Posts

Human and Humane

Sometimes
in the face of such
evil the only human
response
is apology,
is listening to the stories
you do not want
to hear or believe
and accepting them
as part of the world
you do not know
and then making
amends--truly setting
things to rights,
truly liberating the captive
who has been so long
languishing through
a sin--
not commission,
not truly omission,
but complete inattention,
indifference.

It is indifference that robs
us of any trace of humanity--
the willingness to allow
things to be, so long as
they don't affect me or mine.

Indifference tamps down the cobbles
with which hate paves the pathway
to hell for all of us. Indifference
is an invitation to inhumanity.

Poem--The Clock That Opens Time

Standing at the bathroom sink
brushing my teeth
I think about the time
my brother pulled the golden
glass-domed clock
from her desk
and she cried and said
because it wasn't cylindrical
but more oval, the glass couldn't be replaced.
And I felt her pain and said
I'm sorry,
and felt that moment that
I was really talking
to her wherever she might be,
but she was for certain with me
and without her I am not
and then spoke the truth I saw
"But
you had
some share
of the blame--
putting a thirteen year old boy
who wanted nothing
more than to be left alone
in charge of his little brothers."

And I still love you.

A Most ReadJoyceful Bloomsday!

Your annual reminder that Ulysses is for everyone:  Will you read it? “and yes I said yes I will Yes.”
Longer excerpt: “I was a Flower of the mountain yes when I put the rose in my hair like the Andalusian girls used or shall I wear a red yes and how he kissed me under the Moorish wall and I thought well as well him as another and then I asked him with my eyes to ask again yes and then he asked me would I yes to say yes my mountain flower and first I put my arms around him yes and drew him down to me so he could feel my breasts all perfume yes and his heart was going like mad and yes I said yes I will Yes.”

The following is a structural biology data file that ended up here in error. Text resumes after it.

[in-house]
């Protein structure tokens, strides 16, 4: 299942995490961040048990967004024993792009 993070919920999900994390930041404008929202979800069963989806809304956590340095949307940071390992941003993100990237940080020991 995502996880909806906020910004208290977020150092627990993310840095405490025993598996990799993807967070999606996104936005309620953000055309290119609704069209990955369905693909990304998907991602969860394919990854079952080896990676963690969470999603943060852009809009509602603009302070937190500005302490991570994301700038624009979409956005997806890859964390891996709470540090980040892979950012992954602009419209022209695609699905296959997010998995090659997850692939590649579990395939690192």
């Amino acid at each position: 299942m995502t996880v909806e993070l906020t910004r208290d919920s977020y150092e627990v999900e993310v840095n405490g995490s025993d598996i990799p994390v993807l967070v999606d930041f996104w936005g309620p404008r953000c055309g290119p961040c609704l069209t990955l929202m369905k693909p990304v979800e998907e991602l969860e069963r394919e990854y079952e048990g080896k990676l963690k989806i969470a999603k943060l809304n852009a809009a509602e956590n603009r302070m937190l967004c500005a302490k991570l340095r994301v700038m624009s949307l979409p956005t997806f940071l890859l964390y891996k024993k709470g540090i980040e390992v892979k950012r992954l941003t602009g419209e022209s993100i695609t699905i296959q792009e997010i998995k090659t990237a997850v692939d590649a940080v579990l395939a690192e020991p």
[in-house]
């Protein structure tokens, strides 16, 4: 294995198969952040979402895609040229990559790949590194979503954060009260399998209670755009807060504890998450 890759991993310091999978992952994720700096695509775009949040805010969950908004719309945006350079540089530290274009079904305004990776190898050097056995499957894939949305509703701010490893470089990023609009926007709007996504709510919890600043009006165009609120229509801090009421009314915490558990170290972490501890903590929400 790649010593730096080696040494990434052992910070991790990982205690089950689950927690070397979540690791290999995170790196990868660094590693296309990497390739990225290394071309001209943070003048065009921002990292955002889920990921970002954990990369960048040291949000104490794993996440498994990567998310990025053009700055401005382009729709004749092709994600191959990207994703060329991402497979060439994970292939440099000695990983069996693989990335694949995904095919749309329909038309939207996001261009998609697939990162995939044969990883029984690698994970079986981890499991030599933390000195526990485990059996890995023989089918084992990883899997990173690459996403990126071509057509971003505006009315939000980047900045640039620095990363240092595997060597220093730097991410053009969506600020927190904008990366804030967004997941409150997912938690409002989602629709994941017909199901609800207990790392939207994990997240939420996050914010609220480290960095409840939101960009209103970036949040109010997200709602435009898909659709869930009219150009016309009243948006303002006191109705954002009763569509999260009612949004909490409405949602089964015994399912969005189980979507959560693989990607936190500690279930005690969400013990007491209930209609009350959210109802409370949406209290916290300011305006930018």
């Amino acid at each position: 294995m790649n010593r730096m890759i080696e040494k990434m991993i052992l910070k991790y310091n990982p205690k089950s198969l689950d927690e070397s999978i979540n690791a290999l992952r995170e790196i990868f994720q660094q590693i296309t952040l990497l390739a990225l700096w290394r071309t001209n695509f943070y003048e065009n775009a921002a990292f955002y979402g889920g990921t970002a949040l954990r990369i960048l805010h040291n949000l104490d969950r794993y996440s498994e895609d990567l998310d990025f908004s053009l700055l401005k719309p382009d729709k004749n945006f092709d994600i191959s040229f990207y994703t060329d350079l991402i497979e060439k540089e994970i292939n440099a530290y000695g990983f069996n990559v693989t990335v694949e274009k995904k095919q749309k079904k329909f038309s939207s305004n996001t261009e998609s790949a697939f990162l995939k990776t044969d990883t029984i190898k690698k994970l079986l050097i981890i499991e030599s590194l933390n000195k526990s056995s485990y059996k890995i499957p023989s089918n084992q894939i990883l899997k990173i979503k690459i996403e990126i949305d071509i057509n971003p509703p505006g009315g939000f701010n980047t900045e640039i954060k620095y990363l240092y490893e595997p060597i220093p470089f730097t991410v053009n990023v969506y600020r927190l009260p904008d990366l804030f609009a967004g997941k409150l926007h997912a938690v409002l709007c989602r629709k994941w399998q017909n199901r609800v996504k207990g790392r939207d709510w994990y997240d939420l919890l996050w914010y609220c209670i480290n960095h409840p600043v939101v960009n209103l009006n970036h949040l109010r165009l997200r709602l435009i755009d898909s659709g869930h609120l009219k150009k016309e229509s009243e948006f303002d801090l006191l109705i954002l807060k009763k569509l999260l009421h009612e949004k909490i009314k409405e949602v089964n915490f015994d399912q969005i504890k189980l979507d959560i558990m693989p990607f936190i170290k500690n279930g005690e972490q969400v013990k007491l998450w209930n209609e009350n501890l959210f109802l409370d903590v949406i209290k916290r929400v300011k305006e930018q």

Joyce was absolutely terrible at formal poetry, because his poetry is in his writing. ReadJoyce!

Bloomsday

I I had a sandwich there And read the window and bronze plaque but it was not Gorgonzola.
II I passed the siren's tavern which I did not see and crossed quietly over the placid Liffey.
III You would have laughed to see my thrill at finding old Tommy Moore and his once-urinal.
IV Out past Dun Laoghaire where the chill North Sea meets the Forty Foot--the Martello Tower.
V James Joyce hopscotched every brick in Dublin to celebrate the date of his love.
VI Sirens and Cyclopes and Wandering Rocks all for a beer and some cheese.
VII Breakfast kidneys and chemist and Leopold leaves Molly abed.
VIII he thinks fine day for a funeral even if I flee and find my father.
XI A fine edifice and fancy facade for mothering maters about to bear.
X Ah rejoyce and rejoyce again that we readjoyce for doubling our Dublin.
XI While just inside Stephen proves by algebra he is the ghost of his own father, Leopold loses it for a moment.
XII And a toast to the place In Paris that gave the world Joyce's Dublin.

Echo

Did you hear me when
I whispered your name to the dew
that had not yet formed? When I
stirred the clear water of a sticky stream
and found in the eddies and whirls
a language only I could read?

I carried you
like the single breath of an ancient
bird preserved in lithographic limestone,
like all the salt of the sea bound and floating.

I read a poem and set
the book down in front
of the fan that is never
off and I let it turn
a few pages before
I pick it up and read
another poem

May Sarton "Salt Lick"

and it's time to go to work
so I close the book
and write this poem.

Sandhill Cranes

Their majesties--three Sandhill
Cranes, parents and a chick,
step out to survey their domain,
and pause their stately strut
to nod (noblesse oblige) at doting
subjects in their stopped cars.

When you

When you look at the beautiful
things of the world, what do you
see? How do they speak? What
language is whispered in your
ear? How do you know the loveliness
of the turquoise wave, of the pebbled
shore, of a marble in a vacant park
relaxing her robust nakedness against
the manicured green?
Like the dragonfly trapped in my car
I beat against the windshield
uncomprehendingly seeking the light
but barred from it by some barrier
I cannot see. Sometimes flying the length
of the window, sometimes perched
an inch from freedom, ignoring the indraft.
Oh for a Hand to guide me to open air!
How we feel
Is an illusion
we choose